The farm is a major supplier of cut flowers to Kathmandu
KATHMANDU, July 22: A farm that is a major supplier of cut flower to the capital city has been badly damaged by the recent floodwater in Punyamaa rivulet, in Shrikhandapur of Banepa Municipality.
The floods of last week submerged flower saplings in Horizon Nursery for few days, resulting in decay of its roots.
Owner of the nursery, Birendra Shrestha, who was recognized as the producer of best cut flower in the district last year, informed that the damages have been mostly in the saplings of rose, limonium, carnes and chrysanthemum. He said he would not be able to supply cut flowers to the Kathmandu Valley in the coming few months.
Most of the damaged saplings had already started bearing flowers that would be soon ready to be supplied to Kathmandu. The valley has a high demand for flowers produced in this nursery.
Dhulikhel Municipality had conferred Shrestha with 'excellent flower farmer of the district' award last year.
After the floods receded, Shrestha had expected to restore the damages in his farmland spread in 22 plastic houses in a sprawling land of 20 ropani (a ropani equals 5476 square feet), but his efforts went in vain. He even used medicines on the flowers but they gradually turned dry and almost all of them are dead now.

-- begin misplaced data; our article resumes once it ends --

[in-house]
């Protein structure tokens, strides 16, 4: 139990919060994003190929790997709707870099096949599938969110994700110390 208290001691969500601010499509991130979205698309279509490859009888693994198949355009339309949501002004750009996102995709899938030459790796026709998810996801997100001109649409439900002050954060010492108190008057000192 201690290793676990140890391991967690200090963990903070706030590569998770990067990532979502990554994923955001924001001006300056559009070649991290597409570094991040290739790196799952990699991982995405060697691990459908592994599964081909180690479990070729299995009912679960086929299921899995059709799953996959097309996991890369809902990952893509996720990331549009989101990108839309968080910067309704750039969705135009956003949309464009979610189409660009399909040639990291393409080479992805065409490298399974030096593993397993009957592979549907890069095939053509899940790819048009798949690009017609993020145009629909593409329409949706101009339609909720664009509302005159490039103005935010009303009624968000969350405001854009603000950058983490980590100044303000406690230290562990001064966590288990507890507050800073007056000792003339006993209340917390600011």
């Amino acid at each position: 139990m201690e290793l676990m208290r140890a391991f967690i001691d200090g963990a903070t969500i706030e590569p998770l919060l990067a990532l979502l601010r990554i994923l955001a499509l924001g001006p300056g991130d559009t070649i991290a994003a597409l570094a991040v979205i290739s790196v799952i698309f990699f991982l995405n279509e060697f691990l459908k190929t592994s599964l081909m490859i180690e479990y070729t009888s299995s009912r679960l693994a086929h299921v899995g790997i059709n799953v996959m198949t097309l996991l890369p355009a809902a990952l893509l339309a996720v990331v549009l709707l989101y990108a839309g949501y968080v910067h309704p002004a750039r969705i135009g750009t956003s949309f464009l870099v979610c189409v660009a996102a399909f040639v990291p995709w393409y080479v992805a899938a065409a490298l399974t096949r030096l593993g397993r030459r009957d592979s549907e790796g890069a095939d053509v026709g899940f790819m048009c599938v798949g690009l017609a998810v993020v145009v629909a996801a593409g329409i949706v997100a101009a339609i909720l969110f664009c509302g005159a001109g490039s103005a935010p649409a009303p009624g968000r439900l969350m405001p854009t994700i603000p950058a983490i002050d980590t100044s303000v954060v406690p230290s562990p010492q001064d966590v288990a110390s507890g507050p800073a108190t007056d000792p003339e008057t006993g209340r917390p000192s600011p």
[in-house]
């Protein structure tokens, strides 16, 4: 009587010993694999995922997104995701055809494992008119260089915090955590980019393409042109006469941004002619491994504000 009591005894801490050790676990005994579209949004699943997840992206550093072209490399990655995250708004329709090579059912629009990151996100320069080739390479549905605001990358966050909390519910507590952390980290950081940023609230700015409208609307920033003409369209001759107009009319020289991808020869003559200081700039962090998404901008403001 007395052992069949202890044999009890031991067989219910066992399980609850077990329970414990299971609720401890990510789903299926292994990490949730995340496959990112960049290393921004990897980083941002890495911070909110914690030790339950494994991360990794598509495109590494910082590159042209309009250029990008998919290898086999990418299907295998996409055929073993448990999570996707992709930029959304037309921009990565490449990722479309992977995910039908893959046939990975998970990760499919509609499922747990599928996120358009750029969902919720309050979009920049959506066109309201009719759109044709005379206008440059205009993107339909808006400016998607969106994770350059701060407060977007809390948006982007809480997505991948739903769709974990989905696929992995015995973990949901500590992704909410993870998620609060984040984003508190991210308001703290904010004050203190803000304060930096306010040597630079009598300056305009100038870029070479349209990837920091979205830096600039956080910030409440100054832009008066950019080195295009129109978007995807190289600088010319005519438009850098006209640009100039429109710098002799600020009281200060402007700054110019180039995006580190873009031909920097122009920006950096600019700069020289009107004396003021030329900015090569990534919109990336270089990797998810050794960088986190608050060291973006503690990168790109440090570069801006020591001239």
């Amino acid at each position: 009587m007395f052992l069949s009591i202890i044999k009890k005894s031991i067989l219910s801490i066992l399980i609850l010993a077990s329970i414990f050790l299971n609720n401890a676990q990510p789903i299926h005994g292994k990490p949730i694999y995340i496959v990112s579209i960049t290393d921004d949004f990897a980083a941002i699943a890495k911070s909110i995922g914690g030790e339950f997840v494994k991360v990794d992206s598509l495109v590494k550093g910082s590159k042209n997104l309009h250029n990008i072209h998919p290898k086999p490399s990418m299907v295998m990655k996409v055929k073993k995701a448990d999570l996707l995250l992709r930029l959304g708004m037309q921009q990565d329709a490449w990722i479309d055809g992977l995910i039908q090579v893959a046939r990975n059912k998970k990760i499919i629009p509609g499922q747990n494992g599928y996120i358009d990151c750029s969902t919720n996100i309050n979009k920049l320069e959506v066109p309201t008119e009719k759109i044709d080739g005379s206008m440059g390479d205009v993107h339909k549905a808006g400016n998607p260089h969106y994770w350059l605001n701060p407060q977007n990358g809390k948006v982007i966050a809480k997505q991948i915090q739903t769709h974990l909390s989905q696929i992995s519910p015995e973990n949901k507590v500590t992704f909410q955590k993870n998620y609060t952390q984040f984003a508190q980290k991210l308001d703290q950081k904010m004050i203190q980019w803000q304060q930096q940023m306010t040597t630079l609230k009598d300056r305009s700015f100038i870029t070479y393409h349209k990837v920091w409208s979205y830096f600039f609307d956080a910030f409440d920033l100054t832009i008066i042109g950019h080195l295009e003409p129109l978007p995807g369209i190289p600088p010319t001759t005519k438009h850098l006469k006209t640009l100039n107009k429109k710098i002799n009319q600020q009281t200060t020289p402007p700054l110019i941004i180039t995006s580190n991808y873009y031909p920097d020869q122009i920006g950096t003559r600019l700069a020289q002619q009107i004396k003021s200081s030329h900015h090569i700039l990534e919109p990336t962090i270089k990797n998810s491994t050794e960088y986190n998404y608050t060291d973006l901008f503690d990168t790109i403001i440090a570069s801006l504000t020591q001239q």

The damages in the nursery and flowers are worth Rs 1 million but Shrestha claimed that the losses he will have to bear due to floods will be in the tune of another Rs 8 million because he would not be supplying flowers in the coming months as he had planned.
Following the floods, executives of Floriculture Association Nepal and floriculture technicians had visited the nursery. The technicians confirmed that the flowers could not be revived because of the damages in the roots.
Limonium saplings are expensive and cost Rs 110 per plant. There were 2,000 such flowers blooming in the nursery, according to Shrestha. Likewise, he had purchased saplings of carnes flower at a rate of Rs 30, and a total of 40,000 carnes flowers had already started to bloom. Similarly, 2000 each of chrysanthemum and rose flowers were also damaged.
“I can neither revive those plants, nor can I immediately place a new order for cranes and limonium flower saplings,” Shrestha resented.
Shrestha, who started commercial floriculture 12 years ago, had never anticipated risk of floods. He has witnessed other problems such as winds blowing away the plastic houses and flower diseases. He had been demanding with the government that insurance schemes should be introduced for flowers like other crops and livestock.
“I want to insure immediately so that I won't have to bear the same loss again,” Shrestha said.
The government has heavily subsidized insurance premium for other crops and livestock, allowing the farmers to pay only 25 percent of the premium.
However, this was not the first damage he has faced. The 2015 earthquake had given a big blow to his business as his flowers were not sold in the aftermath of the earthquake. He remembers throwing his flowers into a nearby rivulet then.